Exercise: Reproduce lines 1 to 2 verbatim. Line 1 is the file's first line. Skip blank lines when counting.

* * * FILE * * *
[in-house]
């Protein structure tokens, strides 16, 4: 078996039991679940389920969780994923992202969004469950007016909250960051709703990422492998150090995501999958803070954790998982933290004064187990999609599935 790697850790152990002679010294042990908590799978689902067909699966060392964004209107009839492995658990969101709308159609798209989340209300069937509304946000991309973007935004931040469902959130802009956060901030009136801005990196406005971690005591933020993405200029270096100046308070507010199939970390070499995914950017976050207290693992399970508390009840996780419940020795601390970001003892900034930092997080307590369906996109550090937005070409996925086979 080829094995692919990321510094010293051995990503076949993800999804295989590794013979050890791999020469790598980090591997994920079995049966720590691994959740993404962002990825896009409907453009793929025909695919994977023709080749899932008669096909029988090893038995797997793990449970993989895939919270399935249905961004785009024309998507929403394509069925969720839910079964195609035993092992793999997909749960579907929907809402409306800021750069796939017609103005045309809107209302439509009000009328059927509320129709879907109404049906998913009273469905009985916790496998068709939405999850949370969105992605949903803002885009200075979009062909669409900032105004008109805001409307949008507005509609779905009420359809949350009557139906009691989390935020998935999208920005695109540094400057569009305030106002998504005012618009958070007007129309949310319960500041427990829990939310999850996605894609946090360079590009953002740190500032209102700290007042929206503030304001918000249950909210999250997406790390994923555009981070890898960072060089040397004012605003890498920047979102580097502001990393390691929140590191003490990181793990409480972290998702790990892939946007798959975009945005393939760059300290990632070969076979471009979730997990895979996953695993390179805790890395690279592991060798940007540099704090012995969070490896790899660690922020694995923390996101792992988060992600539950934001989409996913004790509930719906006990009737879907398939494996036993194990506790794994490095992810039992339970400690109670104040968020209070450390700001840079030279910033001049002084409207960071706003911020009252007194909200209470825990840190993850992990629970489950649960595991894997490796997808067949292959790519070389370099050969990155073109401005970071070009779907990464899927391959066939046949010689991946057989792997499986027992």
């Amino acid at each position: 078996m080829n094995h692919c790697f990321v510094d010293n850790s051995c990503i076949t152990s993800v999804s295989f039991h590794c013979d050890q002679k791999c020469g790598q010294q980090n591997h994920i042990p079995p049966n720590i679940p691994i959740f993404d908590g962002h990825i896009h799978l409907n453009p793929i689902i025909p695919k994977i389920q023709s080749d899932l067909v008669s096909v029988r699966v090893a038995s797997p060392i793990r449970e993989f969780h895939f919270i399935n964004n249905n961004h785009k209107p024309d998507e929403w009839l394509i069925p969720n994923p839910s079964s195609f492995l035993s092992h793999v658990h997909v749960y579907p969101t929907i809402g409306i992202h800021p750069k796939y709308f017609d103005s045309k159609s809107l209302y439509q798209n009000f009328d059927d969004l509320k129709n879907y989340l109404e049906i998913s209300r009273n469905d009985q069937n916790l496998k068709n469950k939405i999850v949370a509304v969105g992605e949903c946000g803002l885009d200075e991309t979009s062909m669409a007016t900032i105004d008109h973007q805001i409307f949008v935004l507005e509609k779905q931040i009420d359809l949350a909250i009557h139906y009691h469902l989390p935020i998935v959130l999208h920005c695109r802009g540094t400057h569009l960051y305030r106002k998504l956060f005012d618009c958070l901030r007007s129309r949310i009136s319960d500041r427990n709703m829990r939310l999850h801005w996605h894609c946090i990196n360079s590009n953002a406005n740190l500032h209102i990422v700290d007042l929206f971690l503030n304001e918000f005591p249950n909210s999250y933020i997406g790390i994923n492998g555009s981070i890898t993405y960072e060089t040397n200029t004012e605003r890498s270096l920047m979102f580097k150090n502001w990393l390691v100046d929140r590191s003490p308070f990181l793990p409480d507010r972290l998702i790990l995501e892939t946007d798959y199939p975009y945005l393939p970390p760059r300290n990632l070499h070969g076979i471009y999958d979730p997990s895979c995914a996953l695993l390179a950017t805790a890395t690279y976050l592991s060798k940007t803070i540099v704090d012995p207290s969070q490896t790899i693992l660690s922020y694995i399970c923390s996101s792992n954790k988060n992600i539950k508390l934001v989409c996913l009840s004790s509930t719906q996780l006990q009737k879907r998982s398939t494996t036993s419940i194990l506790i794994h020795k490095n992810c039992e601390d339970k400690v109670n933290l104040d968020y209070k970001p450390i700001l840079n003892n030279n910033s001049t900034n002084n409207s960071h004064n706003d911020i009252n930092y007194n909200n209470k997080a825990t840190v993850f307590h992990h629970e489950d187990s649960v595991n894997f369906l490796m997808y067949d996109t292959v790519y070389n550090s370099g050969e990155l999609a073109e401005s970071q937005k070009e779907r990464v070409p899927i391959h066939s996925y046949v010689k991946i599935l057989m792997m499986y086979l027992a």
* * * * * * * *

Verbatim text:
[in-house]
């Protein structure tokens, strides 16, 4: 078996039991679940389920969780994923992202969004469950007016909250960051709703990422492998150090995501999958803070954790998982933290004064187990999609599935 790697850790152990002679010294042990908590799978689902067909699966060392964004209107009839492995658990969101709308159609798209989340209300069937509304946000991309973007935004931040469902959130802009956060901030009136801005990196406005971690005591933020993405200029270096100046308070507010199939970390070499995914950017976050207290693992399970508390009840996780419940020795601390970001003892900034930092997080307590369906996109550090937005070409996925086979 080829094995692919990321510094010293051995990503076949993800999804295989590794013979050890791999020469790598980090591997994920079995049966720590691994959740993404962002990825896009409907453009793929025909695919994977023709080749899932008669096909029988090893038995797997793990449970993989895939919270399935249905961004785009024309998507929403394509069925969720839910079964195609035993092992793999997909749960579907929907809402409306800021750069796939017609103005045309809107209302439509009000009328059927509320129709879907109404049906998913009273469905009985916790496998068709939405999850949370969105992605949903803002885009200075979009062909669409900032105004008109805001409307949008507005509609779905009420359809949350009557139906009691989390935020998935999208920005695109540094400057569009305030106002998504005012618009958070007007129309949310319960500041427990829990939310999850996605894609946090360079590009953002740190500032209102700290007042929206503030304001918000249950909210999250997406790390994923555009981070890898960072060089040397004012605003890498920047979102580097502001990393390691929140590191003490990181793990409480972290998702790990892939946007798959975009945005393939760059300290990632070969076979471009979730997990895979996953695993390179805790890395690279592991060798940007540099704090012995969070490896790899660690922020694995923390996101792992988060992600539950934001989409996913004790509930719906006990009737879907398939494996036993194990506790794994490095992810039992339970400690109670104040968020209070450390700001840079030279910033001049002084409207960071706003911020009252007194909200209470825990840190993850992990629970489950649960595991894997490796997808067949292959790519070389370099050969990155073109401005970071070009779907990464899927391959066939046949010689991946057989792997499986027992």